Legal Eagle Eye Newsletter for the Nursing Profession(5)7 Jul 97PDF Version
Quick Summary: Suicide risk is a medical emergency for which stabilizing medical care must be offered without regard to insurance coverage or financial status.
The nurse must conduct a mental health assessment to evaluate whether the patient is a potential suicide victim.
If a family member or another person has brought in an individual for mental health reasons, the nurse who initially sees the patient should talk to them to find out if the patient has voiced a suicidal intent or has exhibited bizarre, irrational or self-destructive behavior.
However, if the patient is not having an acute mental health emergency, there is no obligation to provide emergency mental health intervention, or to admit the patient for psychiatric care if the patient cannot make acceptable financial arrangements. The patient can be referred elsewhere, such as to a public clinic.SUPREME COURT OF LOUISIANA, 1997.
The nurse who initially sees a patient in the emergency room who has come in or been brought in for mental health reasons must assess the patient for acute suicide risk.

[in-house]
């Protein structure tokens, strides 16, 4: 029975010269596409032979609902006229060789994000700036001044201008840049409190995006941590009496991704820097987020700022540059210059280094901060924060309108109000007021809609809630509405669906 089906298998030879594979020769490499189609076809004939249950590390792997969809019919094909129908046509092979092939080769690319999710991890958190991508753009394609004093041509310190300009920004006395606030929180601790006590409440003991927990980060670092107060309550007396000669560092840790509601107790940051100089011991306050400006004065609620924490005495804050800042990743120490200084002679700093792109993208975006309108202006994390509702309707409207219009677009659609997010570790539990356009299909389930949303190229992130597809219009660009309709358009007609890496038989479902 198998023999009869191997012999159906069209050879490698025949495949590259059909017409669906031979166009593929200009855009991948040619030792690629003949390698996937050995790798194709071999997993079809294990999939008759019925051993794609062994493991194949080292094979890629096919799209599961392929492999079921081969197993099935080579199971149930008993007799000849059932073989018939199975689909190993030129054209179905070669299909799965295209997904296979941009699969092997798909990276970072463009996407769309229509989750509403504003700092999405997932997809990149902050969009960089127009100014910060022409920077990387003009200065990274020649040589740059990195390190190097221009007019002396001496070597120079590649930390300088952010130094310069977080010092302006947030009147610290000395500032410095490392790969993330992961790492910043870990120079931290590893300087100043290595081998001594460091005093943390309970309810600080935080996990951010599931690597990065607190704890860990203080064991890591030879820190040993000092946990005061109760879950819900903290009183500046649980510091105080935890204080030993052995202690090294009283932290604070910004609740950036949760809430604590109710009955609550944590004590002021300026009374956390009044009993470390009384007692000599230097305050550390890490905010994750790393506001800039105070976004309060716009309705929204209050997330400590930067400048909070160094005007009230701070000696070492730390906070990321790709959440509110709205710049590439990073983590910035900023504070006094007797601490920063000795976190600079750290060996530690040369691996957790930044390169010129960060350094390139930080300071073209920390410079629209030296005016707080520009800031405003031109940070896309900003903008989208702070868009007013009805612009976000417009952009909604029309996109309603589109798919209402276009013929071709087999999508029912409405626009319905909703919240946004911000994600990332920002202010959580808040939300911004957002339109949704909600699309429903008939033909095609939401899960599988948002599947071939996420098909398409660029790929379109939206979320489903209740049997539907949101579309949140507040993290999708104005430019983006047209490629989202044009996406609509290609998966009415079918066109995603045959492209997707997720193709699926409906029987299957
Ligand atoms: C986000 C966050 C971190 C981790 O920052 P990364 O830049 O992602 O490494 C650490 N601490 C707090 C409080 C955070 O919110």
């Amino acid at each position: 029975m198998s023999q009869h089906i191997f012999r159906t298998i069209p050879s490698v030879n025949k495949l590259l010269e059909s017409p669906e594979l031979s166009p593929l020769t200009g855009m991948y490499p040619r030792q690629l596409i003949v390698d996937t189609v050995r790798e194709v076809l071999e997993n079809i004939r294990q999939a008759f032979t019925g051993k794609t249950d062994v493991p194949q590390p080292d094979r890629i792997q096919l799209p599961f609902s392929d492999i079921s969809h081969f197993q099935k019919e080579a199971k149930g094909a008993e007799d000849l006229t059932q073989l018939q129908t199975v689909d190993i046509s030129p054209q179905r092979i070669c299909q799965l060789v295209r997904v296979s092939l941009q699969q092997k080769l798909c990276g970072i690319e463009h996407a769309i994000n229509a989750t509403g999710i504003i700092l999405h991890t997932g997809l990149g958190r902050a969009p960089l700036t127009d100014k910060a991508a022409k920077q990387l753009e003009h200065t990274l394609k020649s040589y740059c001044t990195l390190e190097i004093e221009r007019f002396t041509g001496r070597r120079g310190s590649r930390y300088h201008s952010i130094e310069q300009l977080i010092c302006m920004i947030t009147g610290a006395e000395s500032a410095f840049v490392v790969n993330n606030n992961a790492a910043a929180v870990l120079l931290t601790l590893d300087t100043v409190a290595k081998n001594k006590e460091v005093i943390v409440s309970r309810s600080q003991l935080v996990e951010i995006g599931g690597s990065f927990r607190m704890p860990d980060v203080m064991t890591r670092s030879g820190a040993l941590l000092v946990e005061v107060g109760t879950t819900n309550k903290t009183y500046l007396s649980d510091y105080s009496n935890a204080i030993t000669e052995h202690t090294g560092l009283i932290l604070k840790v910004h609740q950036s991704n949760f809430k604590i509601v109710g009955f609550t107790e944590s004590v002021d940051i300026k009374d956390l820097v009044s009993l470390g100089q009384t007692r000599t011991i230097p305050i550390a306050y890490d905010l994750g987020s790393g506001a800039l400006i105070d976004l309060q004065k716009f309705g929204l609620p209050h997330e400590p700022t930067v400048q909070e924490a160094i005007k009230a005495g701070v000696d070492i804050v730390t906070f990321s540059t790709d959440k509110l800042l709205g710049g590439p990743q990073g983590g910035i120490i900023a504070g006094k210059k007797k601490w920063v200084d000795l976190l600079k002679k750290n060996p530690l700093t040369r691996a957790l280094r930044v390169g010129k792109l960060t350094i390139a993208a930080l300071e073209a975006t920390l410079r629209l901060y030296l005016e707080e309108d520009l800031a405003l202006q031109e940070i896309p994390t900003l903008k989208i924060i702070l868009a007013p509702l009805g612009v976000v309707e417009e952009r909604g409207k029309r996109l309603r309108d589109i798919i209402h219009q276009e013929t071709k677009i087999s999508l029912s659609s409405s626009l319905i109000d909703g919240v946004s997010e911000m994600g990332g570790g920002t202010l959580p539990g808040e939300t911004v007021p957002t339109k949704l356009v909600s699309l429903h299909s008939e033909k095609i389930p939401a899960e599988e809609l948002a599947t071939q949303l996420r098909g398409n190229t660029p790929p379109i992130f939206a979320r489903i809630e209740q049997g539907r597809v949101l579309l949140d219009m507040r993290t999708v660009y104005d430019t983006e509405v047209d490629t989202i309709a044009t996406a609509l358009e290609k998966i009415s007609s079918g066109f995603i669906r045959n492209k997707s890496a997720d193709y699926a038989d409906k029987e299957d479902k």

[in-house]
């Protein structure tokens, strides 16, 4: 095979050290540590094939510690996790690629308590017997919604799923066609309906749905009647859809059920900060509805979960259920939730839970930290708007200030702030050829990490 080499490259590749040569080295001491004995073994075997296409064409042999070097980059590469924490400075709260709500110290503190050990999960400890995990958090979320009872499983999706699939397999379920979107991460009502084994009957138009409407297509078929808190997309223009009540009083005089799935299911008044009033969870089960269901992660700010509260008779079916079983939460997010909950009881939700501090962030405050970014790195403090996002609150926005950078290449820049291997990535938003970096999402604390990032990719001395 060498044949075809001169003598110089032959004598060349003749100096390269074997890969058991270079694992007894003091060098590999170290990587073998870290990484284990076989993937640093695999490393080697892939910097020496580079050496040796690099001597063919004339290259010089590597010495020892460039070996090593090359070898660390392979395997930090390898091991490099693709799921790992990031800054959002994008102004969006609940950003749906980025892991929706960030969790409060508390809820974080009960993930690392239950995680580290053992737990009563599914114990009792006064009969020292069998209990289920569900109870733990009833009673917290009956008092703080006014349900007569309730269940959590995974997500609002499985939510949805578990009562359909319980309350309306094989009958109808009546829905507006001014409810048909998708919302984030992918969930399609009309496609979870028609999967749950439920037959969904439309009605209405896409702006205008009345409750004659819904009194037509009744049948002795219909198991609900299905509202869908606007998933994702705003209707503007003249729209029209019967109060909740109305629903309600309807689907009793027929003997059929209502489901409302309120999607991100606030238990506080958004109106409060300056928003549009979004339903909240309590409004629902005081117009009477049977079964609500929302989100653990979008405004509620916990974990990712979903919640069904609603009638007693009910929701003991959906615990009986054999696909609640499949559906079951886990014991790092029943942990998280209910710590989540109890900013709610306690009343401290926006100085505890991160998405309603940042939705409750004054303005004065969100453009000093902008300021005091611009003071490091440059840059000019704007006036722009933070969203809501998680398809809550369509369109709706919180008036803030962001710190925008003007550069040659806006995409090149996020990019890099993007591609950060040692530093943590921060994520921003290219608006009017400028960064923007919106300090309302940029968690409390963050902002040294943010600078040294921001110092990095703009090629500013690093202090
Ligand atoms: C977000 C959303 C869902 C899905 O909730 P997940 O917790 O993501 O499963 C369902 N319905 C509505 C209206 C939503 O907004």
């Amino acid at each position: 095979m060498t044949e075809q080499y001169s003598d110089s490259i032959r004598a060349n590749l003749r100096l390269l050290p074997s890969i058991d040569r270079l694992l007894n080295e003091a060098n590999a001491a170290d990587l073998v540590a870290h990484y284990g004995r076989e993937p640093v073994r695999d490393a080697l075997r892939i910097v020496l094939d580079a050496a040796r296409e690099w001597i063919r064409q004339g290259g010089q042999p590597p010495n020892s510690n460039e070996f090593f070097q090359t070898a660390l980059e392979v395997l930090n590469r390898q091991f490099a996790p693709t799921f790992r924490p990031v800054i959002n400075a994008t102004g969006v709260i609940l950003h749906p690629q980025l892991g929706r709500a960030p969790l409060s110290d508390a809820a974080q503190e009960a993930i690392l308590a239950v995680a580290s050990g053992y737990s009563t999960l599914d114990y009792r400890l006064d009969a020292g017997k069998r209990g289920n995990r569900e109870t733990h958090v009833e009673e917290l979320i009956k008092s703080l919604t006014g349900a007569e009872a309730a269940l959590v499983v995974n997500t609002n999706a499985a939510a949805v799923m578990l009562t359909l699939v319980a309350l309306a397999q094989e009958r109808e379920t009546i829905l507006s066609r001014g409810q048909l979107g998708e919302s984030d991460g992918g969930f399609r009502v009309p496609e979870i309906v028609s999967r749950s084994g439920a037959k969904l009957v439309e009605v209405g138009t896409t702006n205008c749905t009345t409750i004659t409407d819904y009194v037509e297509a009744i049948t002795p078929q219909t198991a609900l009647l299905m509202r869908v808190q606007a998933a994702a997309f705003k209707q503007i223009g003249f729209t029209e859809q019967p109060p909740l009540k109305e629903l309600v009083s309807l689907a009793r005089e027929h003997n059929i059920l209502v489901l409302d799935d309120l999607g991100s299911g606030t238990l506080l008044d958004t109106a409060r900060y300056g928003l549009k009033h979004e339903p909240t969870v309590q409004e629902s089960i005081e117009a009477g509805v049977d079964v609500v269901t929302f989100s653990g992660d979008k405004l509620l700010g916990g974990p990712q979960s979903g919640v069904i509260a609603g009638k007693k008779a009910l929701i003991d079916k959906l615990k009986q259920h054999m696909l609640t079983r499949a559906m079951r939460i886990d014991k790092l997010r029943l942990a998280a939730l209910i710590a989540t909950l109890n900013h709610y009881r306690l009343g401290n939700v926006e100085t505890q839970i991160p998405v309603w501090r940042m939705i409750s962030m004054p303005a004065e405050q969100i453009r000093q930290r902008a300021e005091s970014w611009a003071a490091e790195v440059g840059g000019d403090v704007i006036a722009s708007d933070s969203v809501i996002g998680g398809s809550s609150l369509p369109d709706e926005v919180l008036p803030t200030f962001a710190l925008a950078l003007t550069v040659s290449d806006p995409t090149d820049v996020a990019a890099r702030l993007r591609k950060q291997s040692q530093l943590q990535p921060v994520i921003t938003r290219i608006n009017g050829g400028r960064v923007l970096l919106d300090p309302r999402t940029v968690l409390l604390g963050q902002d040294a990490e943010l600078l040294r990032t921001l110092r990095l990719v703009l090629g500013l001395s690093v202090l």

If the patient is presently at risk for suicide, that is a medical emergency which requires that stabilizing medical care be given, regardless of the patients finances or insurance. As in many states, state law on this subject in Louisiana is virtually identical to the requirements of the Federal EMTALA, according to the Supreme Court of Louisiana in a recent case.
In this case, a mans wife phoned the hospital for a mental-health referral, someplace she could take her husband for a psychiatric examination even though he had no means to pay for psychological treatment. The nurse gave her a referral, but that agency would not see him.
Then the wife brought her husband to the hospital emergency room. As the patient was not in immediate danger of harming himself when he got to the emergency room, the nurse acted properly in suggesting the wife take her husband to the nearest county public hospital, the court said. The court ruled that a person or the persons spouse seeking an assessment of a psychological problem does not trigger a responsibility to provide emergency psychiatric care, assuming the person is not in serious distress, is not experiencing a medical crisis and has not expressed suicidal intent or made an overt attempt to harm himself when the person is initially seen by the nurse in the emergency room.
According to the court, perfect hindsight is not the legal standard for evaluating a nurses psych assessment in the emergency room. If the patient does not manifest a suicidal tendency by acute symptoms evident at the time of the assessment, the nurse is not to be blamed if a suicidal condition manifests itself later and the patient does in fact harm himself.Fleming vs. HCA Health Services of Louisiana, Inc., 691 So. 2d 1216 (La., 1997).